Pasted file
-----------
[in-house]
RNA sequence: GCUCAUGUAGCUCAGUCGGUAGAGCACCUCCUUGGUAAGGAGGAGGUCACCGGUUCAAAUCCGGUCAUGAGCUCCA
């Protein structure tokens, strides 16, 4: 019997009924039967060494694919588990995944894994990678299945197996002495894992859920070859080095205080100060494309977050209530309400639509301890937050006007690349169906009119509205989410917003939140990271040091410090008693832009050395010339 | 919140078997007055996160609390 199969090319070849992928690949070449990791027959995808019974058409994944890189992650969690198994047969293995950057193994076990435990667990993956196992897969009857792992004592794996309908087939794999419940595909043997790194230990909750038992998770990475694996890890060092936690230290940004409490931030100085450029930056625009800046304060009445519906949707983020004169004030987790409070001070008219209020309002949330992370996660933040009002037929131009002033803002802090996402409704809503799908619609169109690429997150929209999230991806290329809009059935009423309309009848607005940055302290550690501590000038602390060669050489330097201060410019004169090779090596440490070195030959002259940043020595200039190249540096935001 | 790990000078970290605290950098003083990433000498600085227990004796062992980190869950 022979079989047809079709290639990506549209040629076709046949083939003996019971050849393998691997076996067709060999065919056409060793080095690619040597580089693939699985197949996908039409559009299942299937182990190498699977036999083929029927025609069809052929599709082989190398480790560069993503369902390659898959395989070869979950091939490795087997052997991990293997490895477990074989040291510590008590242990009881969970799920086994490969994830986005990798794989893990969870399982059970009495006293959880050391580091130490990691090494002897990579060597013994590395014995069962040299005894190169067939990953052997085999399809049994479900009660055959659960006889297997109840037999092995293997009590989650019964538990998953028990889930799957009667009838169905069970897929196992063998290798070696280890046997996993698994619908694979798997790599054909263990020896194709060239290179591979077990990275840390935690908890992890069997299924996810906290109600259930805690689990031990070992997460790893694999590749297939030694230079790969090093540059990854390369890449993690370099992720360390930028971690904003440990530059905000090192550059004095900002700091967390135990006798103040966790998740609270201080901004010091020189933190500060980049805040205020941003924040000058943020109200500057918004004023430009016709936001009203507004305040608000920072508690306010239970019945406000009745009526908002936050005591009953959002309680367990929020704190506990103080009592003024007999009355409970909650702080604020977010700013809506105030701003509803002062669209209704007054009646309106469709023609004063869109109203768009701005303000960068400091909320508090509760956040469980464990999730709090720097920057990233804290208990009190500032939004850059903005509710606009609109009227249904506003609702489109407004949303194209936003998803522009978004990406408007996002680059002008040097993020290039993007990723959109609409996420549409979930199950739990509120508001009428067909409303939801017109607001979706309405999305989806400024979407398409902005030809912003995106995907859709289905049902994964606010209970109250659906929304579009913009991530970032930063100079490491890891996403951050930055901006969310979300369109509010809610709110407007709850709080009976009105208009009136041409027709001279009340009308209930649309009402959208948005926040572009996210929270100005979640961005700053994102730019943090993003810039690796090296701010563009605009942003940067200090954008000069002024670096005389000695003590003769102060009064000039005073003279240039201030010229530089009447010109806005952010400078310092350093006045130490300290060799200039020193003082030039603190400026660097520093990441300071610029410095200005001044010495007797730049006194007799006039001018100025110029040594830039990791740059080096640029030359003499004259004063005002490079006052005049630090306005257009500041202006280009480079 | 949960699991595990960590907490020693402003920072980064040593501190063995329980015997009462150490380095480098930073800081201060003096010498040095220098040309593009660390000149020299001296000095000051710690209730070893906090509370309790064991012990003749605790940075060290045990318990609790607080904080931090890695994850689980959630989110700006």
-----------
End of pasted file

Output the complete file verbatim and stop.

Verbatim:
[in-house]
RNA sequence: GCUCAUGUAGCUCAGUCGGUAGAGCACCUCCUUGGUAAGGAGGAGGUCACCGGUUCAAAUCCGGUCAUGAGCUCCA
């Protein structure tokens, strides 16, 4: 019997009924039967060494694919588990995944894994990678299945197996002495894992859920070859080095205080100060494309977050209530309400639509301890937050006007690349169906009119509205989410917003939140990271040091410090008693832009050395010339 | 919140078997007055996160609390 199969090319070849992928690949070449990791027959995808019974058409994944890189992650969690198994047969293995950057193994076990435990667990993956196992897969009857792992004592794996309908087939794999419940595909043997790194230990909750038992998770990475694996890890060092936690230290940004409490931030100085450029930056625009800046304060009445519906949707983020004169004030987790409070001070008219209020309002949330992370996660933040009002037929131009002033803002802090996402409704809503799908619609169109690429997150929209999230991806290329809009059935009423309309009848607005940055302290550690501590000038602390060669050489330097201060410019004169090779090596440490070195030959002259940043020595200039190249540096935001 | 790990000078970290605290950098003083990433000498600085227990004796062992980190869950 022979079989047809079709290639990506549209040629076709046949083939003996019971050849393998691997076996067709060999065919056409060793080095690619040597580089693939699985197949996908039409559009299942299937182990190498699977036999083929029927025609069809052929599709082989190398480790560069993503369902390659898959395989070869979950091939490795087997052997991990293997490895477990074989040291510590008590242990009881969970799920086994490969994830986005990798794989893990969870399982059970009495006293959880050391580091130490990691090494002897990579060597013994590395014995069962040299005894190169067939990953052997085999399809049994479900009660055959659960006889297997109840037999092995293997009590989650019964538990998953028990889930799957009667009838169905069970897929196992063998290798070696280890046997996993698994619908694979798997790599054909263990020896194709060239290179591979077990990275840390935690908890992890069997299924996810906290109600259930805690689990031990070992997460790893694999590749297939030694230079790969090093540059990854390369890449993690370099992720360390930028971690904003440990530059905000090192550059004095900002700091967390135990006798103040966790998740609270201080901004010091020189933190500060980049805040205020941003924040000058943020109200500057918004004023430009016709936001009203507004305040608000920072508690306010239970019945406000009745009526908002936050005591009953959002309680367990929020704190506990103080009592003024007999009355409970909650702080604020977010700013809506105030701003509803002062669209209704007054009646309106469709023609004063869109109203768009701005303000960068400091909320508090509760956040469980464990999730709090720097920057990233804290208990009190500032939004850059903005509710606009609109009227249904506003609702489109407004949303194209936003998803522009978004990406408007996002680059002008040097993020290039993007990723959109609409996420549409979930199950739990509120508001009428067909409303939801017109607001979706309405999305989806400024979407398409902005030809912003995106995907859709289905049902994964606010209970109250659906929304579009913009991530970032930063100079490491890891996403951050930055901006969310979300369109509010809610709110407007709850709080009976009105208009009136041409027709001279009340009308209930649309009402959208948005926040572009996210929270100005979640961005700053994102730019943090993003810039690796090296701010563009605009942003940067200090954008000069002024670096005389000695003590003769102060009064000039005073003279240039201030010229530089009447010109806005952010400078310092350093006045130490300290060799200039020193003082030039603190400026660097520093990441300071610029410095200005001044010495007797730049006194007799006039001018100025110029040594830039990791740059080096640029030359003499004259004063005002490079006052005049630090306005257009500041202006280009480079 | 949960699991595990960590907490020693402003920072980064040593501190063995329980015997009462150490380095480098930073800081201060003096010498040095220098040309593009660390000149020299001296000095000051710690209730070893906090509370309790064991012990003749605790940075060290045990318990609790607080904080931090890695994850689980959630989110700006």